Problem-based learning (PBL) can be described as a learning environment where the problem drives the learning. This technique usually involves learning in small groups, which are supervised by tutors. It is becoming evident that PBL in a small-group setting has a robust positive effect on student learning and skills, including better problem-solving skills and an increase in overall motivation. However, very little research has been done on the educational benefits of PBL in a large classroom setting. Here, we describe a PBL approach (using tutorless groups) that was introduced as a supplement to standard didactic lectures in University of British Columbia Okanagan undergraduate biochemistry classes consisting of 45-85 students. PBL was chosen as an effective method to assist students in learning biochemical and physiological processes. By monitoring student attendance and using informal and formal surveys, we demonstrated that PBL has a significant positive impact on student motivation to attend and participate in the course work. Student responses indicated that PBL is superior to traditional lecture format with regard to the understanding of course content and retention of information. We also demonstrated that student problem-solving skills are significantly improved, but additional controlled studies are needed to determine how much PBL exercises contribute to this improvement. These preliminary data indicated several positive outcomes of using PBL in a large classroom setting, although further studies aimed at assessing student learning are needed to further justify implementation of this technique in courses delivered to large undergraduate classes.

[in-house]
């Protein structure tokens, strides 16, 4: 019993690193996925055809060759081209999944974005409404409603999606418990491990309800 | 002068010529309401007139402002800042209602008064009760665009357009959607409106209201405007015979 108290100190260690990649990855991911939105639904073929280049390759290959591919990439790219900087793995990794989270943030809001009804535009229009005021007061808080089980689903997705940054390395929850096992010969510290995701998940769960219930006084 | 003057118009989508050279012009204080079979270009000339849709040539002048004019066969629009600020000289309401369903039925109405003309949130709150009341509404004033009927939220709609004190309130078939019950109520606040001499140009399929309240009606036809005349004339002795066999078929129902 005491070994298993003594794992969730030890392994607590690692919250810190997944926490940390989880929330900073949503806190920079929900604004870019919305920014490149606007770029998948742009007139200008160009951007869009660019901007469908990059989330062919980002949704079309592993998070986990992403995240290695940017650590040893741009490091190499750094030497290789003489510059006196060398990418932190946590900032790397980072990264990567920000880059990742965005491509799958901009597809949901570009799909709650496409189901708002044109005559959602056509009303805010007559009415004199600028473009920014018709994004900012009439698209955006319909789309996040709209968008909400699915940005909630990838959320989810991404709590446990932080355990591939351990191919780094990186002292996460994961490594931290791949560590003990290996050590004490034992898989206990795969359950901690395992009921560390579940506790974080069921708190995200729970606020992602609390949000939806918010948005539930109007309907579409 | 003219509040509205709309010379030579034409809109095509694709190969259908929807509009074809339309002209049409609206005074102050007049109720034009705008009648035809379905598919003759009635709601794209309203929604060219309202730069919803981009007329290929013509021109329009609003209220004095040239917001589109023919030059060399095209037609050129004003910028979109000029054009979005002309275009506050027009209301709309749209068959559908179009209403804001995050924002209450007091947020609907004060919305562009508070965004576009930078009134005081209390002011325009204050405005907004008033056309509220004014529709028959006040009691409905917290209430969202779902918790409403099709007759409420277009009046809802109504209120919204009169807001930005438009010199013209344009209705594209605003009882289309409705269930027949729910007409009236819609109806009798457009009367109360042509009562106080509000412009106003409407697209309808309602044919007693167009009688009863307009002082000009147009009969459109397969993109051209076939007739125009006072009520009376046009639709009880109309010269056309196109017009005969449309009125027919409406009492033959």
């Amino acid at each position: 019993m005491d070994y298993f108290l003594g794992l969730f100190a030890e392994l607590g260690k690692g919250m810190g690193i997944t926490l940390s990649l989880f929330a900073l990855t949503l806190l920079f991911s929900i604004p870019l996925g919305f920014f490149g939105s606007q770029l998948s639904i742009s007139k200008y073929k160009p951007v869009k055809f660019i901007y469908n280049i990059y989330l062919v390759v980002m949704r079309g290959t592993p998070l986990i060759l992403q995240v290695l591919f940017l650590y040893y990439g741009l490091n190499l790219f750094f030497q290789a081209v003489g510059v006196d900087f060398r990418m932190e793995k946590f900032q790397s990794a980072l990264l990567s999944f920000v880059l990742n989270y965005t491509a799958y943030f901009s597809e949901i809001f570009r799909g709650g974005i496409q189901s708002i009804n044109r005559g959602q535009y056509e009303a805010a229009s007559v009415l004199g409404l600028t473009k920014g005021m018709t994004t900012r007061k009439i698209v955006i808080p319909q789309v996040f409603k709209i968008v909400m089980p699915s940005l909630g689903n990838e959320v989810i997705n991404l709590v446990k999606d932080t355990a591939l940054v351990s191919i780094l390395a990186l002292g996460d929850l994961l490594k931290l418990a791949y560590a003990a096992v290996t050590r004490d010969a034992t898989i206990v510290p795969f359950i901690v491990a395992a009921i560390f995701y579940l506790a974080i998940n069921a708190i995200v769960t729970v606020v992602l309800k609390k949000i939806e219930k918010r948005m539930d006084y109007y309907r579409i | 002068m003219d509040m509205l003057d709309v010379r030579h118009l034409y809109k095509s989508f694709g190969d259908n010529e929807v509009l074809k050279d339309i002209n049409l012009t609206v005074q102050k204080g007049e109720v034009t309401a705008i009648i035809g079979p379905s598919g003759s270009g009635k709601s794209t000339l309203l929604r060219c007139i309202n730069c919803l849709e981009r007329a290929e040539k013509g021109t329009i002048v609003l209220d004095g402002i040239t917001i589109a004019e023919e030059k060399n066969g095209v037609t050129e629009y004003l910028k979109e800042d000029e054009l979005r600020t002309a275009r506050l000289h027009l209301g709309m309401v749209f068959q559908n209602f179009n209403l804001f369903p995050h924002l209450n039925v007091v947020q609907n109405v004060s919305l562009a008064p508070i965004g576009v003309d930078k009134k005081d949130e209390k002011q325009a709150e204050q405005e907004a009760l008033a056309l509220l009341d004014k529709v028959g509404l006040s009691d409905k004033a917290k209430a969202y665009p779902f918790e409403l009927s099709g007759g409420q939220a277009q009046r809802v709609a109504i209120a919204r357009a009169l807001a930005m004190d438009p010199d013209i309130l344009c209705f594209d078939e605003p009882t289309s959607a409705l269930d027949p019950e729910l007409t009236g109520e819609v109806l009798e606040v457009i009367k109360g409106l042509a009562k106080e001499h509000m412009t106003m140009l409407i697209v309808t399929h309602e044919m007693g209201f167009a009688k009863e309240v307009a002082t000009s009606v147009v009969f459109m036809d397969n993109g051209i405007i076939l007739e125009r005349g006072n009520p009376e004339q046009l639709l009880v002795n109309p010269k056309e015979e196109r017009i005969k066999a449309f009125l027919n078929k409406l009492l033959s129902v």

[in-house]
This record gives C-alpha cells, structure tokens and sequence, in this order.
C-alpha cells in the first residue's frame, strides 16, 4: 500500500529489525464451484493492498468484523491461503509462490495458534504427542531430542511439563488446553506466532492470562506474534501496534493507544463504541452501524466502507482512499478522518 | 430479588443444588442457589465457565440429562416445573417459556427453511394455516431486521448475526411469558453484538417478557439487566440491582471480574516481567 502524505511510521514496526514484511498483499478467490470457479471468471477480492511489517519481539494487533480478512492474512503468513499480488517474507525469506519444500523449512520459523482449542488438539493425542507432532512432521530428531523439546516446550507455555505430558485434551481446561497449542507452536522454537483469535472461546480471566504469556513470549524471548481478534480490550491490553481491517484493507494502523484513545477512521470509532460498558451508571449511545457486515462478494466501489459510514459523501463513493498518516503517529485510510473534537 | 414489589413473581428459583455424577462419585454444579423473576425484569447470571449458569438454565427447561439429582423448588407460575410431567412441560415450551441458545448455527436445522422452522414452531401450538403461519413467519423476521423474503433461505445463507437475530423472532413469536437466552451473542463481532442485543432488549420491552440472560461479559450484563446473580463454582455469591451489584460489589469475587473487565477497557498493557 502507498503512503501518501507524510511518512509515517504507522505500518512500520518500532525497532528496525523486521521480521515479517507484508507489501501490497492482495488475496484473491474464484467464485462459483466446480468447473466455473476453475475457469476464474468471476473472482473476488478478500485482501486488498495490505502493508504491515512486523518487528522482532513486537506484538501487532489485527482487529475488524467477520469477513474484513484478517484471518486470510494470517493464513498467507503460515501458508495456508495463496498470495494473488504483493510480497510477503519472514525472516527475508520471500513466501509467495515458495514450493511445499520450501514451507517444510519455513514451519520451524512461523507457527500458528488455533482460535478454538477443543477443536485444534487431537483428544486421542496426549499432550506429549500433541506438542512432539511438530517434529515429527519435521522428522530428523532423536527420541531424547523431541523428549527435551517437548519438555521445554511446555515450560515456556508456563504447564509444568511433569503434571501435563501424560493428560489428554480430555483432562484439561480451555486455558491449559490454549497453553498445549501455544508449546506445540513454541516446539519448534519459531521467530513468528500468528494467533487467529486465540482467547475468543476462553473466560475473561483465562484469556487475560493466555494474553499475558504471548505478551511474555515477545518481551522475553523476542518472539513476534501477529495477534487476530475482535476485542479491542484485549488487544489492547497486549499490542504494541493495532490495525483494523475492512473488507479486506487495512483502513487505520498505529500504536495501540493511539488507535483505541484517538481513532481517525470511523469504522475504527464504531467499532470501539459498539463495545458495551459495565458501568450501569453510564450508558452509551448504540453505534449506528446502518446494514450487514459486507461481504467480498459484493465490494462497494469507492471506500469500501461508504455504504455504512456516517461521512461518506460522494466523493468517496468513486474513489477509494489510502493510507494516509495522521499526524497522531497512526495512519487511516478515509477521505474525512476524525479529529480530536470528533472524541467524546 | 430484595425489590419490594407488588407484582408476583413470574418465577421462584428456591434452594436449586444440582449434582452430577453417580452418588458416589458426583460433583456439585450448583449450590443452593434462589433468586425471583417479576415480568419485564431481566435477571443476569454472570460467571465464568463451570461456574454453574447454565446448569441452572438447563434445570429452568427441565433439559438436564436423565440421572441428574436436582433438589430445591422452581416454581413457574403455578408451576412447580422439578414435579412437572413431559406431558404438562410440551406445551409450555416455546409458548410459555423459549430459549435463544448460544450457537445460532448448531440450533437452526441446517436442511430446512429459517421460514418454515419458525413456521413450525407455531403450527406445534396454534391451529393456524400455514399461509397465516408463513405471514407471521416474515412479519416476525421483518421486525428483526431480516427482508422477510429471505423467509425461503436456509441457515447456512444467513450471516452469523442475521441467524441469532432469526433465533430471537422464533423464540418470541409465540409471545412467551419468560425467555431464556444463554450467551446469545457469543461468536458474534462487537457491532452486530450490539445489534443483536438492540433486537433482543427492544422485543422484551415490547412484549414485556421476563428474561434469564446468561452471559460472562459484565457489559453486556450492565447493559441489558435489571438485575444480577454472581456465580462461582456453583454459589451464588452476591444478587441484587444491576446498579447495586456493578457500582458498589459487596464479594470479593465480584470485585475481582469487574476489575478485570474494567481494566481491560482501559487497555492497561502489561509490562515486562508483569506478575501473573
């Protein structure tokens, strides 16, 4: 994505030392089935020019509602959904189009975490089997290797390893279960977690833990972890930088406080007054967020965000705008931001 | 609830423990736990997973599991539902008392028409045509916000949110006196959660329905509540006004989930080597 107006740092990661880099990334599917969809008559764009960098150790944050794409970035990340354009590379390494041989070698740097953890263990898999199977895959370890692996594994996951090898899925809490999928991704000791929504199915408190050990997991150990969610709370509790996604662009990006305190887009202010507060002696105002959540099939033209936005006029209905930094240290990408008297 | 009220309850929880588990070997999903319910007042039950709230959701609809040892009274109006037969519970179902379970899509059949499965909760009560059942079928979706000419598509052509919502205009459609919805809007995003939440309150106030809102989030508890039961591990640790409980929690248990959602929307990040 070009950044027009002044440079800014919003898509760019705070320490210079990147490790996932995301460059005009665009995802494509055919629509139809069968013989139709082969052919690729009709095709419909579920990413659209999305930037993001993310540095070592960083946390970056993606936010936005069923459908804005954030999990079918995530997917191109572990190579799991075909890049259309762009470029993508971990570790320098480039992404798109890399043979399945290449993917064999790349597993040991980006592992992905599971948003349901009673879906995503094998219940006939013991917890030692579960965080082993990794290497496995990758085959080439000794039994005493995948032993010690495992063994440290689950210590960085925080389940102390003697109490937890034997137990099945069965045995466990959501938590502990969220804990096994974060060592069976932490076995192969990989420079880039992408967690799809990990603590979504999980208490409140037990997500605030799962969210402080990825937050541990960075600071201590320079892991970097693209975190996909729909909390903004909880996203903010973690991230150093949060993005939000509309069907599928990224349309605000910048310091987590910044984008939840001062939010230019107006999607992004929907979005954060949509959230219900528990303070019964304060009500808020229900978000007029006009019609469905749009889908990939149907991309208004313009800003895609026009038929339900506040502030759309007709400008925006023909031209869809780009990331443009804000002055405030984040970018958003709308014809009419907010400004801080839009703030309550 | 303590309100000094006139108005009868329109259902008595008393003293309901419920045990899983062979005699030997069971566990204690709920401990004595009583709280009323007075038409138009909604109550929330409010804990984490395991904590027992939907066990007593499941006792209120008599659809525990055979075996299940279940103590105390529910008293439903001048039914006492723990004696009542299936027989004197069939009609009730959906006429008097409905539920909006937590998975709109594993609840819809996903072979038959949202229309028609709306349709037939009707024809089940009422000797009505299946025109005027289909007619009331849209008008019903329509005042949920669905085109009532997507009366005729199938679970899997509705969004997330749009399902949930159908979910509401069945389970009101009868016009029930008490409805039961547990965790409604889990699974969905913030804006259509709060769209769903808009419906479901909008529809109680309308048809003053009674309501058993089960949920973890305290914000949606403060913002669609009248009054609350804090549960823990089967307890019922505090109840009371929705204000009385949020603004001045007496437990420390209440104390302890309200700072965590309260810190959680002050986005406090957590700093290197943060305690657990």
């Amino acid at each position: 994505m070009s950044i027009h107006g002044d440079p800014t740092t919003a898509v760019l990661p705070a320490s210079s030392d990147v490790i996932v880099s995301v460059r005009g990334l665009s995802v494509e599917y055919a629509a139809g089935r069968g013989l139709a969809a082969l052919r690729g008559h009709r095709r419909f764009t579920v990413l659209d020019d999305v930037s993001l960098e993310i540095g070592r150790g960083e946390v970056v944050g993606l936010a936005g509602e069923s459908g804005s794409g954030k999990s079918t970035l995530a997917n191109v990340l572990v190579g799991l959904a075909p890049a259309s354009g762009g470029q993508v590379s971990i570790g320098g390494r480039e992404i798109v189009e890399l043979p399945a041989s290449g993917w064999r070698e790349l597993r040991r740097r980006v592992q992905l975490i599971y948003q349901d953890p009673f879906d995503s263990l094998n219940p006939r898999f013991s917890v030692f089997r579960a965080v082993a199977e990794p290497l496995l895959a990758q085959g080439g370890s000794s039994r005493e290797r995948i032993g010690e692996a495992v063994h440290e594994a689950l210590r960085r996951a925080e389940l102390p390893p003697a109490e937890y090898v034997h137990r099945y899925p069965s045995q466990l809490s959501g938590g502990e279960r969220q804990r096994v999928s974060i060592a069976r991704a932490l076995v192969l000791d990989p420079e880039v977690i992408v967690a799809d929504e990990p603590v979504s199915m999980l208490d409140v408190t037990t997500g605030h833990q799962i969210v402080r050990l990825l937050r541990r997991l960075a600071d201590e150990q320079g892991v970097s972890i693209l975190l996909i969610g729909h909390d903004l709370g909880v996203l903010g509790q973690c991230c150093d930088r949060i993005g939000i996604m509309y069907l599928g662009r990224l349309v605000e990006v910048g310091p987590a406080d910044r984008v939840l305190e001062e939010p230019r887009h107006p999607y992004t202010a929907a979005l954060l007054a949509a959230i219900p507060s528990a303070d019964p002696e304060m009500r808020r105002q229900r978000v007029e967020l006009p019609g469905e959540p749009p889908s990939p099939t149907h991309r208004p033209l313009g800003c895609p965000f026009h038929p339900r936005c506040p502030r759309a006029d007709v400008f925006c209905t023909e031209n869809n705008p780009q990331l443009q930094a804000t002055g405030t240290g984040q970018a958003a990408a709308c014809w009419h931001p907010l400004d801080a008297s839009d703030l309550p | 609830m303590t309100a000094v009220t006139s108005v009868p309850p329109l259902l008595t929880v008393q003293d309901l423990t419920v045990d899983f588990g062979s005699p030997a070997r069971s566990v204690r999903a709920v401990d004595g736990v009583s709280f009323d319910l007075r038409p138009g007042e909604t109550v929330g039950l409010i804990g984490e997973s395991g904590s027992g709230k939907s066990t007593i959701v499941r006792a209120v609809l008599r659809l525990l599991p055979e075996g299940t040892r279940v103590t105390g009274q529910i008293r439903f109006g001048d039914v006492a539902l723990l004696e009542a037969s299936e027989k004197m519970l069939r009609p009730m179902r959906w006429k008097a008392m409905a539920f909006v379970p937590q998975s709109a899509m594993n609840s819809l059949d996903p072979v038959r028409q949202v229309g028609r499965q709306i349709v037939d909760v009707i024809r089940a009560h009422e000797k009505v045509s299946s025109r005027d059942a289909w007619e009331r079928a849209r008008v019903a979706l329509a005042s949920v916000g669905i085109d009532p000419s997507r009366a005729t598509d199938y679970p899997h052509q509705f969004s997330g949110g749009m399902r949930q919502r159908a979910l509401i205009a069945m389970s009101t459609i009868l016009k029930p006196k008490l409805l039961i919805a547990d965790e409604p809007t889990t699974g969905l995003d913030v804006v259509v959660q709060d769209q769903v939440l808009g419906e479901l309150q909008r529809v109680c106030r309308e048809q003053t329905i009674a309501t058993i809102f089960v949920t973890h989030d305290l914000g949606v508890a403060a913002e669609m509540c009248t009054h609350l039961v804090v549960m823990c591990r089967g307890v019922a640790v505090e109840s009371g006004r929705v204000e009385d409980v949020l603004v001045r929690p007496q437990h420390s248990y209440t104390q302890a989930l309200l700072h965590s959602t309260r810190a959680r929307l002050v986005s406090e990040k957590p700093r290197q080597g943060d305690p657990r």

About every second decision of a medical doctor concerns drug therapy. On the basis of a representative Norwegian study, which analyzed fatal drug reactions in stationary patients of internal medicine wards by autopsy and plasma drug concentrations, in Germany 58,000 fatalities are occurring in this patient population. The treating physicians classified only 6% of drug induced fatalities as such. Therefore, the risk of drug therapy is grossly underestimated. In half of the cases medication errors were causative and therefore these could potentially all be avoided. In addition to improved pre- and postgraduate education in clinical pharmacology the use of computer-based expert systems would be a decisive step to optimize drug therapy.